Both Craig and Whitener used a 1971 Supreme Court case, Reed v. Reed, in which the Oklahoma legislature had equalized the age for the purchase of alcohol, setting both at 18, but changed it when they faced a challenge from anti-liquor forces.[8] Reed set the precedent that classification by gender must substantially further important government objectives, which Craig and Whitener used to claim Oklahoma did not meet the requirements to impose their alcohol law based on that precedent.[9]

Response from the respondent[edit]

The nominal defendant was David Boren, who was sued ex officio by virtue of his serving as Governor of Oklahoma at the time of the lawsuit. Ruth Bader Ginsburg, working as an attorney for the American Civil Liberties Union, advised the plaintiff's attorney, submitted an amicus brief, and was present at the counsel table during oral argument before the Supreme Court.[10]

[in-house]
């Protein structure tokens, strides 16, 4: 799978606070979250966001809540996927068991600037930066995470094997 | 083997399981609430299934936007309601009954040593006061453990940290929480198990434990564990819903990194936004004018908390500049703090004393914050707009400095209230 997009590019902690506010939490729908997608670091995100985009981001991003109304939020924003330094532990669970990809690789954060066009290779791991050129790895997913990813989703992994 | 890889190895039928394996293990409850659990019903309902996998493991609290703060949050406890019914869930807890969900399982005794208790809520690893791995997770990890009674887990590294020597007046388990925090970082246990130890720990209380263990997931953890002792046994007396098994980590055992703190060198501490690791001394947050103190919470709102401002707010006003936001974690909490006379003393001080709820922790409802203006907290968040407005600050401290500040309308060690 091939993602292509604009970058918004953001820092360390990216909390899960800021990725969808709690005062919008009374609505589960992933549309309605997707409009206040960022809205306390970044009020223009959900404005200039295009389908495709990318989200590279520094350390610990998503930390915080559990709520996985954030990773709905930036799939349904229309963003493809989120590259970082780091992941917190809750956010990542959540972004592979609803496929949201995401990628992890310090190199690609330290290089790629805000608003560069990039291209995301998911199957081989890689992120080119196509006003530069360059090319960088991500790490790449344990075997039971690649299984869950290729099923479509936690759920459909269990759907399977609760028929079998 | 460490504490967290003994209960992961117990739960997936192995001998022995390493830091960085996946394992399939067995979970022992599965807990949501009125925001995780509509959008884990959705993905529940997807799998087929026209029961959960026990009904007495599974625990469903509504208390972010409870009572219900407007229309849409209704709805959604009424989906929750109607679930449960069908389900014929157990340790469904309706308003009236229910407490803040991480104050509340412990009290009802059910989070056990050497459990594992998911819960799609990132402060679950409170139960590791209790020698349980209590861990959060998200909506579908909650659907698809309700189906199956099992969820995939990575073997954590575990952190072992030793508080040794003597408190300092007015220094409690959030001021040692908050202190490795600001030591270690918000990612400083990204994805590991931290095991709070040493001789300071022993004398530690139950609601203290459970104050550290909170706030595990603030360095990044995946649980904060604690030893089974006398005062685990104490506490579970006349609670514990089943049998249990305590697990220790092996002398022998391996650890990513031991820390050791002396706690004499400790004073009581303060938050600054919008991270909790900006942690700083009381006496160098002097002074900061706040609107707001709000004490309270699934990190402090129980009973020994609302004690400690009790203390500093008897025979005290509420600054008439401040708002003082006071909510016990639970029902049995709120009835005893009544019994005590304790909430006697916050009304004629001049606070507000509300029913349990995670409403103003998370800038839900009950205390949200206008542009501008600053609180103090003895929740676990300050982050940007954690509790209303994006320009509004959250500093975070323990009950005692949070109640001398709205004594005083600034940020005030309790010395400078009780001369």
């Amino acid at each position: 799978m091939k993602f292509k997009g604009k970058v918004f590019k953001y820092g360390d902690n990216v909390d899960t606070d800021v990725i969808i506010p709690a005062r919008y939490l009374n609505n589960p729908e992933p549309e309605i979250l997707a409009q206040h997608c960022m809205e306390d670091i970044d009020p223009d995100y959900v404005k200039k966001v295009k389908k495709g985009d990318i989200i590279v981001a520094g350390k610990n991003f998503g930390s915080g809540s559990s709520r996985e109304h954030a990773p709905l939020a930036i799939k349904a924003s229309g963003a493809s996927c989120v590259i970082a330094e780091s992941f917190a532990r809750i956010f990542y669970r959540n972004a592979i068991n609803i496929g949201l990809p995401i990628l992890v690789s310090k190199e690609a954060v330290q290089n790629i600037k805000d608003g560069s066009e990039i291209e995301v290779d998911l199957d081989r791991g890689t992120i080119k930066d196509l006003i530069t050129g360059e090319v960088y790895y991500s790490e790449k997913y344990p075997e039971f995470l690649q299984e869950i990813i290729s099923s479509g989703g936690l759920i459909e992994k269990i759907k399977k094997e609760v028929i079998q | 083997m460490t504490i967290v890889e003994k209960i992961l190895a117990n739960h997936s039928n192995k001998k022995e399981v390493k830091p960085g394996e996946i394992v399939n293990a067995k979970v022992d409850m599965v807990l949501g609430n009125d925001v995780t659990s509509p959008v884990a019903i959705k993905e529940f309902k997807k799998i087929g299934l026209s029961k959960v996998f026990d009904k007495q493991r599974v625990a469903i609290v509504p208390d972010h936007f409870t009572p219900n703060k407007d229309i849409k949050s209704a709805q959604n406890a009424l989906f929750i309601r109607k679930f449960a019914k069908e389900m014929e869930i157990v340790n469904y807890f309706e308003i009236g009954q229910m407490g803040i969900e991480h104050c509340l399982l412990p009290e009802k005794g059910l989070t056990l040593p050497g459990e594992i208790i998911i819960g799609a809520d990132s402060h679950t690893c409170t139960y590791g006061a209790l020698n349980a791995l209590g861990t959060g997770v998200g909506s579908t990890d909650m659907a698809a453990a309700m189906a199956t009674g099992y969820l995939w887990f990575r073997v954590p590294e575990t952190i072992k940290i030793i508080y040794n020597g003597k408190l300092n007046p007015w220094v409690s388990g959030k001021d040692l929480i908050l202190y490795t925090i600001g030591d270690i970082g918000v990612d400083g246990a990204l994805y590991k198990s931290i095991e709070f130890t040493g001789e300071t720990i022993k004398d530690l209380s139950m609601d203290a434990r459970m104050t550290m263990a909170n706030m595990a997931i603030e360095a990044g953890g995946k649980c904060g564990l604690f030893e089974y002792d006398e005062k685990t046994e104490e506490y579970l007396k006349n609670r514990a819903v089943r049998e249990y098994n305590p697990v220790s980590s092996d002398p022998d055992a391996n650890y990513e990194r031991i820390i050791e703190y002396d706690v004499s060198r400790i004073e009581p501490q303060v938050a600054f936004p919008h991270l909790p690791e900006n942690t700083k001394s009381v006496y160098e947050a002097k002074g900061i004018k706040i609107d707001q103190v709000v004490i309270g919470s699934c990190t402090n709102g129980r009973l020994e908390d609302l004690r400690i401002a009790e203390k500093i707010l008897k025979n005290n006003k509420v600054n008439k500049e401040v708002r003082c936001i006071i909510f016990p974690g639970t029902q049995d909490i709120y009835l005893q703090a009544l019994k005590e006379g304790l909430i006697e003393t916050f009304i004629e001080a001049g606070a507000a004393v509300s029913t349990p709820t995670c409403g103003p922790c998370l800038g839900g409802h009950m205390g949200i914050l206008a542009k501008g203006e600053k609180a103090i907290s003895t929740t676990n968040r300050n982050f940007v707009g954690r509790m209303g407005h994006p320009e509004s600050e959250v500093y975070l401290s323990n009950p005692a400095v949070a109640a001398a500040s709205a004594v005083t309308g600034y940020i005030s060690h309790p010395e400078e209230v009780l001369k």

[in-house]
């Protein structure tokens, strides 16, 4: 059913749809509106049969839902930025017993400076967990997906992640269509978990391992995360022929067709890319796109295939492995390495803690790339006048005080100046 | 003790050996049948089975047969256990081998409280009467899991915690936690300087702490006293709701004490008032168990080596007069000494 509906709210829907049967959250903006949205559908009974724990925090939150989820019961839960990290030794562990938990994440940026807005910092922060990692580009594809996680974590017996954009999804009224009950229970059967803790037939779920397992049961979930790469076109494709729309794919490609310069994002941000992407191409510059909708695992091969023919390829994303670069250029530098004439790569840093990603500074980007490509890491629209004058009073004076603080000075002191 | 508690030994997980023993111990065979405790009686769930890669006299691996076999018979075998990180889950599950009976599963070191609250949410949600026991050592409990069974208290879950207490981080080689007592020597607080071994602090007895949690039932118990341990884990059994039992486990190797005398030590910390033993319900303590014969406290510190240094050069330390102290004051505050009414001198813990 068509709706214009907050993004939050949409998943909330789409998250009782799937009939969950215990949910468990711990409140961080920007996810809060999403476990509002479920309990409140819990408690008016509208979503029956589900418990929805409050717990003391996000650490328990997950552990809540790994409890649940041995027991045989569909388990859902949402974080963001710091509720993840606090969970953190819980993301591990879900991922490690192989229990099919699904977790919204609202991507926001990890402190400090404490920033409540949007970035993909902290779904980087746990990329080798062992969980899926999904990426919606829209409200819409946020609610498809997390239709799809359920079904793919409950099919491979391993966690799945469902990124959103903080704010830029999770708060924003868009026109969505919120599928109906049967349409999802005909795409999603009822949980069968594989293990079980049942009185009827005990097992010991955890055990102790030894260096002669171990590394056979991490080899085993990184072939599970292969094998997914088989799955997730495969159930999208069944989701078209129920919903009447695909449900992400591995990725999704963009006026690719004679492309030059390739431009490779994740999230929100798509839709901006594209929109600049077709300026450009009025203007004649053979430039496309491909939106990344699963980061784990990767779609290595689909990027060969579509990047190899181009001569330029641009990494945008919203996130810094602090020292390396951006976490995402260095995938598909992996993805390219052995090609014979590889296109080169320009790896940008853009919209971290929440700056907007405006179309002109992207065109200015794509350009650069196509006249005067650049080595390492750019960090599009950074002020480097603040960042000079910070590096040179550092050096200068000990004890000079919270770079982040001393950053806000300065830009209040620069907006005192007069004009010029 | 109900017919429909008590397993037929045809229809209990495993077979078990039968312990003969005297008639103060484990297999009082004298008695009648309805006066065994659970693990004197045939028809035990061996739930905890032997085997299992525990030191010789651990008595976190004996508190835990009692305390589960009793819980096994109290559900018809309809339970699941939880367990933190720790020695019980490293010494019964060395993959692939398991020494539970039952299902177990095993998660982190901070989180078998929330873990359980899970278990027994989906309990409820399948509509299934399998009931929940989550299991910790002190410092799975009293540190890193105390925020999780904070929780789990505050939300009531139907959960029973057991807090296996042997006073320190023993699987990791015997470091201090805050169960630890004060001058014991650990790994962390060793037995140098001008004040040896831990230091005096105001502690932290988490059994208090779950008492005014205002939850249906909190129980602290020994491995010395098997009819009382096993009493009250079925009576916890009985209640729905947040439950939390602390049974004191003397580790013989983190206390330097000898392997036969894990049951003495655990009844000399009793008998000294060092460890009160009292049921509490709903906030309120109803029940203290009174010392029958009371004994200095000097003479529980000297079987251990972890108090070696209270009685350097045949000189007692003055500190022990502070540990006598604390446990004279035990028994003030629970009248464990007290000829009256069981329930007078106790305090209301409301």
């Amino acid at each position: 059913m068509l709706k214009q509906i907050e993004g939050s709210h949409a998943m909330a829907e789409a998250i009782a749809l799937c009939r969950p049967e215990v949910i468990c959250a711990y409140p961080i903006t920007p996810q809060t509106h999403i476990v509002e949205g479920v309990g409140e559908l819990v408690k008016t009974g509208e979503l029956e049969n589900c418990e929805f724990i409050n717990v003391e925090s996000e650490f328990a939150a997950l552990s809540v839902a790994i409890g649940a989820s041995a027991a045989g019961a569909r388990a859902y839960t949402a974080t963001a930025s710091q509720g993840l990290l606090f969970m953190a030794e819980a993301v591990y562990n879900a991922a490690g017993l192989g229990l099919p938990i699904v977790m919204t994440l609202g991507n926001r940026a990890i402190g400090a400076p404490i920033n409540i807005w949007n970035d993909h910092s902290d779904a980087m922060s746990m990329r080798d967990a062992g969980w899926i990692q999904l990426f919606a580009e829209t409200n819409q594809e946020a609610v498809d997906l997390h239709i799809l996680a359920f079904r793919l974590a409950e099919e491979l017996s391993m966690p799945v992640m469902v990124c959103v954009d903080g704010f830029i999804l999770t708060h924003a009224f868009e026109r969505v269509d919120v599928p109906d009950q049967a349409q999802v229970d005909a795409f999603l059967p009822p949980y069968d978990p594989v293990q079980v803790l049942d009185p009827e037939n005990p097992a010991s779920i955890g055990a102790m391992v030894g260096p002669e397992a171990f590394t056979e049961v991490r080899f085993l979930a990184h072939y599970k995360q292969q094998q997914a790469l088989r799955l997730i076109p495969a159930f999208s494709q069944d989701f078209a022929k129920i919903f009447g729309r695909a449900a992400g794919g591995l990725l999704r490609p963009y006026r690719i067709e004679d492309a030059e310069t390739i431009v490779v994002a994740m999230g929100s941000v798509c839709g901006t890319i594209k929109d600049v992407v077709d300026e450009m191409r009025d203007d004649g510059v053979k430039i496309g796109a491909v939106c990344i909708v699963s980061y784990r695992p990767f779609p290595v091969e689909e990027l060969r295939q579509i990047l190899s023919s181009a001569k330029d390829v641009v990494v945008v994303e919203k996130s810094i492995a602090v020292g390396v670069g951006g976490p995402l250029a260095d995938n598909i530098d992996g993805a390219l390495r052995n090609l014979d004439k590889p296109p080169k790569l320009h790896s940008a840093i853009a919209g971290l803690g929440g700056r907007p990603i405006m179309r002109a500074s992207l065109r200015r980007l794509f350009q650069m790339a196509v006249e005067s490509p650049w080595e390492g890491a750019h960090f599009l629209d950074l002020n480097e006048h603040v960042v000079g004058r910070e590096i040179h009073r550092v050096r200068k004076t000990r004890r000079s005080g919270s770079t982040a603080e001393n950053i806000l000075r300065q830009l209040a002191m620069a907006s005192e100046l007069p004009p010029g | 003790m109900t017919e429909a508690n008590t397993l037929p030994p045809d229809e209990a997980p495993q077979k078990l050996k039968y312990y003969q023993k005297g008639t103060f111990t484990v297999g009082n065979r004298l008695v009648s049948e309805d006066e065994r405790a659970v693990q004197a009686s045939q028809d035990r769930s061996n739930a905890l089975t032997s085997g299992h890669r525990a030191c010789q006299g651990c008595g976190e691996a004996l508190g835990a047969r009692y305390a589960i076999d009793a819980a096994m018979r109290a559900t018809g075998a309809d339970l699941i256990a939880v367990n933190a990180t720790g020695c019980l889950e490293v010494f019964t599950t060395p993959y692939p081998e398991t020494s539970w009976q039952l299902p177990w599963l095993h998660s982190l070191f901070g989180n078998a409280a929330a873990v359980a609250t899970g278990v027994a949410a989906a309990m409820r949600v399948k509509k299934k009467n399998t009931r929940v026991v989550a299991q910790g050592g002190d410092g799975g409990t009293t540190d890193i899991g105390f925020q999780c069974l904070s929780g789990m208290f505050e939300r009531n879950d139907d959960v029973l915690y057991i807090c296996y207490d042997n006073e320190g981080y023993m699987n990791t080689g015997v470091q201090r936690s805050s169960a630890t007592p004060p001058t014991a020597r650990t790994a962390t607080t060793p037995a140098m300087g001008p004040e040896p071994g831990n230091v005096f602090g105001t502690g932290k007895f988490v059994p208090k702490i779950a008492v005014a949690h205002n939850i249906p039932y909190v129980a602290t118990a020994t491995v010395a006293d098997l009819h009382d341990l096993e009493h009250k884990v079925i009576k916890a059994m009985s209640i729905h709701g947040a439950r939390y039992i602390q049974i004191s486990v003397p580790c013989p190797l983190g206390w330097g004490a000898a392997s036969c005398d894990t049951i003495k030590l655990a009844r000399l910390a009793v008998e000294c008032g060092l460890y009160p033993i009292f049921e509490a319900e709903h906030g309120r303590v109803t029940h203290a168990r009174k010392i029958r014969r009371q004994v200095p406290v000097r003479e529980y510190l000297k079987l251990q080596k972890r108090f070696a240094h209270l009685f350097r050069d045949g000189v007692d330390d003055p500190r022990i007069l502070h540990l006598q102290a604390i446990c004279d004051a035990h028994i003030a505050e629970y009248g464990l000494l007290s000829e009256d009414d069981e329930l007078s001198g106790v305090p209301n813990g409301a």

Involvement of the ACLU Women's Rights Project[edit]

Ruth Bader Ginsburg

This case was part of Ginsburg's work with the ACLU Women's Rights Project.[2]

The Supreme Court was called upon to determine whether a statute that denied the sale of beer to individuals of the same age based on their gender violated the Equal Protection Clause. Also, the Supreme Court examined for jus tertii (third-party rights), in this case, the vendor of the 3.2% beer.


Justice William J. Brennan delivered the opinion of the Court in which he was joined by justices White, Marshall, Powell and Stevens (Justice Blackmun joined all but one part of the opinion, and Blackmun, Powell, Stevens, and Stewart wrote concurrences).[1]

Majority opinion[edit]

The Court held that the gender classifications made by the Oklahoma statute were unconstitutional because the statistics relied on by the state were insufficient to show a substantial relationship between the statute and the benefits intended to stem from it.